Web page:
While there is value in avoiding arguments, I do believe there’s a place for fair discussion today. And religion and politics necessarily mix very well whether we like it or not. ◊
Wise advice given to me when I was young was to “never discuss religion and politics in polite company.” This was never a problem for me because I paid no attention to either religion or politics. And then I wasn’t even sure I’d ever been around “polite company.”
As I am now older, more knowledgeable, more opinionated, and now often engaging with so-called polite company, I fully appreciate the intent of that original advice. The problem today is that it is a quaint and bygone sentiment which has little real relevance ther than keeping argumentative people at bay.
While there is value in avoiding arguments, I do believe there’s a place for fair discussion today. And religion and politics necessarily mix very well whether we like it or not.
Consider Then (650 BC) vs. Today (AD 2020)
Imagine one living in the mid–7th century BC in the countryside of Judah outside the city of Jerusalem. As a good citizen one may have felt the Jewish nation was “falling apart” and governing leaders were corrupt and out of sync with the people. Some religious leaders were warning of impending doom if the nation did not return to the faith and beliefs of its founding fathers.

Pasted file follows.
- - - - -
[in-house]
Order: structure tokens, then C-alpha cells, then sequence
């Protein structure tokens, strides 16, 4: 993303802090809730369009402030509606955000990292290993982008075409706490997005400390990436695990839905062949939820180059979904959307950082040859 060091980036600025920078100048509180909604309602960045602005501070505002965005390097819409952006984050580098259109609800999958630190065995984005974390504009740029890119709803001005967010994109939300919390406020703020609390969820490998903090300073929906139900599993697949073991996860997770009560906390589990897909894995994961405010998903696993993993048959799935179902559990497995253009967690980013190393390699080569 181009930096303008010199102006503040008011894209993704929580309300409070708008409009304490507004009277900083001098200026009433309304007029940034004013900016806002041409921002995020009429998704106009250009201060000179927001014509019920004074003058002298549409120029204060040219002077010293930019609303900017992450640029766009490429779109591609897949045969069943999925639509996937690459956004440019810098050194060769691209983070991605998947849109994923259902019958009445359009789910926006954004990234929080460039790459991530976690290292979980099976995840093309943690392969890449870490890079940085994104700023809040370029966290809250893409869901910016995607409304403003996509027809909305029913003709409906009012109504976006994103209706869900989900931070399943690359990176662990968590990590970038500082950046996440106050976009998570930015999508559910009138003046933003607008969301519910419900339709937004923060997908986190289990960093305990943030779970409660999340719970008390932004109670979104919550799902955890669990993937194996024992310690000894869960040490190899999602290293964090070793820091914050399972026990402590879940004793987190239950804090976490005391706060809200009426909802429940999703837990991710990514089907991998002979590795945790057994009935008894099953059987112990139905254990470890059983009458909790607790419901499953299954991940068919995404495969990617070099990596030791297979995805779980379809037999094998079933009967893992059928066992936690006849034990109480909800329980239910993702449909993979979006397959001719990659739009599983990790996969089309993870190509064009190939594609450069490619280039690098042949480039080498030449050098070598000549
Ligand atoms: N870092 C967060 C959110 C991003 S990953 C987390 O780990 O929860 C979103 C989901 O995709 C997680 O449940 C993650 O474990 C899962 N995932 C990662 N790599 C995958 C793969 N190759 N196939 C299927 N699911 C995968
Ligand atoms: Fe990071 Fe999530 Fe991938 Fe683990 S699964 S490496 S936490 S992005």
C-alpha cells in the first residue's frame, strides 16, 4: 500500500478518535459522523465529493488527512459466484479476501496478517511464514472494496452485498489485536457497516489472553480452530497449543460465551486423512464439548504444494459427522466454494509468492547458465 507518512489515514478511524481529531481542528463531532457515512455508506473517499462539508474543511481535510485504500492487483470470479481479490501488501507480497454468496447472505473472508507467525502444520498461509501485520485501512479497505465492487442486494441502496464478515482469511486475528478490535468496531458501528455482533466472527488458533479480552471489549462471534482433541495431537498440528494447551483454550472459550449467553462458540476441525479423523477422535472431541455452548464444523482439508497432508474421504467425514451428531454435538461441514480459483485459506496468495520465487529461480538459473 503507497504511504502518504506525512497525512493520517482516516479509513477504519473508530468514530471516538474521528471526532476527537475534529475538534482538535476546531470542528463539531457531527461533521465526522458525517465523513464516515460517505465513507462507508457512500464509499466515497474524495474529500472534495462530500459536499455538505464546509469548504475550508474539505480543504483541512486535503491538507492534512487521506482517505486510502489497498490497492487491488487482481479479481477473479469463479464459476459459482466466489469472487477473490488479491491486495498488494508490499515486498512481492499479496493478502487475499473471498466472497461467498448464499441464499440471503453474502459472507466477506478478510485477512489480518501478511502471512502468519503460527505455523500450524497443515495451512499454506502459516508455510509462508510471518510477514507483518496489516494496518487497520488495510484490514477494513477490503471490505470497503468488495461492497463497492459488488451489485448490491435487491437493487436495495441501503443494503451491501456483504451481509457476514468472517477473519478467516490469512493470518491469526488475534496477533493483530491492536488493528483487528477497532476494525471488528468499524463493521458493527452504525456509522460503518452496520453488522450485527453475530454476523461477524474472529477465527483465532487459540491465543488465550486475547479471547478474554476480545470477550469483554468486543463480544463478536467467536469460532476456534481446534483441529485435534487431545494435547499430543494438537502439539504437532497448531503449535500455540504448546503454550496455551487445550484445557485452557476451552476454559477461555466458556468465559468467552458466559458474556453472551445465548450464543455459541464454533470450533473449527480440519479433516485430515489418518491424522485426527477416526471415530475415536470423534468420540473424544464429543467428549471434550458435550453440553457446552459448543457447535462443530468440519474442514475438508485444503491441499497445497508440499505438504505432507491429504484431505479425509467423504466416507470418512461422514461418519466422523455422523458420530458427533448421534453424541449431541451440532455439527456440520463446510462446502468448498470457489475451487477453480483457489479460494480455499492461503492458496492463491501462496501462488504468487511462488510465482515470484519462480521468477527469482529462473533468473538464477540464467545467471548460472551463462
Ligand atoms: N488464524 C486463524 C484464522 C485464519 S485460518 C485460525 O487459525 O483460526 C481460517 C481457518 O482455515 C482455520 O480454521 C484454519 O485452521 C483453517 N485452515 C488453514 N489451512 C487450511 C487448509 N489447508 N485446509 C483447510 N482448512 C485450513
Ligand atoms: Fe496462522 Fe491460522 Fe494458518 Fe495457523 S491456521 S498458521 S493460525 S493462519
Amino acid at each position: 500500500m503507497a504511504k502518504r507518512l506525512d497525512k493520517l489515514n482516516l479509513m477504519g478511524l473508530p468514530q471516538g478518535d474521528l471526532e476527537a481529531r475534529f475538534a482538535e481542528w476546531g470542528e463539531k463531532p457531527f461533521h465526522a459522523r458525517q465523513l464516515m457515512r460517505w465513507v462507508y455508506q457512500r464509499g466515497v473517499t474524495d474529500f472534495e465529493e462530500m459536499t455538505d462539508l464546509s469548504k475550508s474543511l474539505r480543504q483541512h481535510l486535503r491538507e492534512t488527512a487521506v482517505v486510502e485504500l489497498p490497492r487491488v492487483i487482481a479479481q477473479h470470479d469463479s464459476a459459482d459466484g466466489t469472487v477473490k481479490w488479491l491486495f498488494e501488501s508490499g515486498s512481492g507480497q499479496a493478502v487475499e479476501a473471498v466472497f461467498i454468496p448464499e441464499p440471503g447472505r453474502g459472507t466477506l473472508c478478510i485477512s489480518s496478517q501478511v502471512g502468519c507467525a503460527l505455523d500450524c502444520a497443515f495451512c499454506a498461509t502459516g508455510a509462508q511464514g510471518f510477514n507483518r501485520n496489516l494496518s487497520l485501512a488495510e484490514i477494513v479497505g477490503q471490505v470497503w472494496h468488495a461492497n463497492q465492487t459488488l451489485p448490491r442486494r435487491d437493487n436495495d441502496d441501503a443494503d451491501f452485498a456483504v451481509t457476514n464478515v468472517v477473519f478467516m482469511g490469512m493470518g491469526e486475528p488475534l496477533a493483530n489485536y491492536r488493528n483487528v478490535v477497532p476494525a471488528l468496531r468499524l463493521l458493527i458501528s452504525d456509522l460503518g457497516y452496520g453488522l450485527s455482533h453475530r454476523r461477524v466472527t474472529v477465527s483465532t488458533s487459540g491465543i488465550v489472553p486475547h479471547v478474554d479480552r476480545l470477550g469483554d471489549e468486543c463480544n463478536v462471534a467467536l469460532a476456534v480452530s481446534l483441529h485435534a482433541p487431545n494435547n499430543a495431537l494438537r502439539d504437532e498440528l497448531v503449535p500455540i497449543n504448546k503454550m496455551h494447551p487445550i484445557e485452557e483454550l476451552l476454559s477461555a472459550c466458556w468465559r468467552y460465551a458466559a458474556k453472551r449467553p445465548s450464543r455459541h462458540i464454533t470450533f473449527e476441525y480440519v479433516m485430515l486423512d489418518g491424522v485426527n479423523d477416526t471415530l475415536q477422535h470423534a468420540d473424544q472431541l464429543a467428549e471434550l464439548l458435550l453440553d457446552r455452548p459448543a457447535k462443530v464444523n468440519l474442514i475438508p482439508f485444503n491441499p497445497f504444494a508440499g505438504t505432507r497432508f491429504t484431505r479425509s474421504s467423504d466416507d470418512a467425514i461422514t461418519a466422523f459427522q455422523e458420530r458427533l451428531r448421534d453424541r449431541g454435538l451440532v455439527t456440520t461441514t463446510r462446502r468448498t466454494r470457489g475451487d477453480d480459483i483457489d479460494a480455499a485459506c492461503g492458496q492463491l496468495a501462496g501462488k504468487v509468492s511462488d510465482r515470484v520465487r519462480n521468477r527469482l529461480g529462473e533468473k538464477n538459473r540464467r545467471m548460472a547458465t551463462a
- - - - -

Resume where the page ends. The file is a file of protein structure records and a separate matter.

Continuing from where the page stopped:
Of course, some people did not agree and enjoyed life as it came and even prospered.
Now fast forward to the early 21st century AD and consider one living in the suburbs of San Francisco. As a good United States citizen, one may be thinking the American nation is “falling apart” and governing leaders are corrupt and out of sync with the people. Some religious leaders are warning of impending doom if the nation does not return to the faith and beliefs of its founding fathers.
Of course, some people do not agree and enjoy life as it comes and even prosper.
No need for imagination. Both scenarios are real, one historic, the other being lived out today in the fall of 2020. And our country is currently in great angst over the election of its future President/King.
Though we are not living in a theocratic society, it may be helpful to get some perspective on the long play of a nation’s rise and fall by looking at historical Israel at a culturally similar time.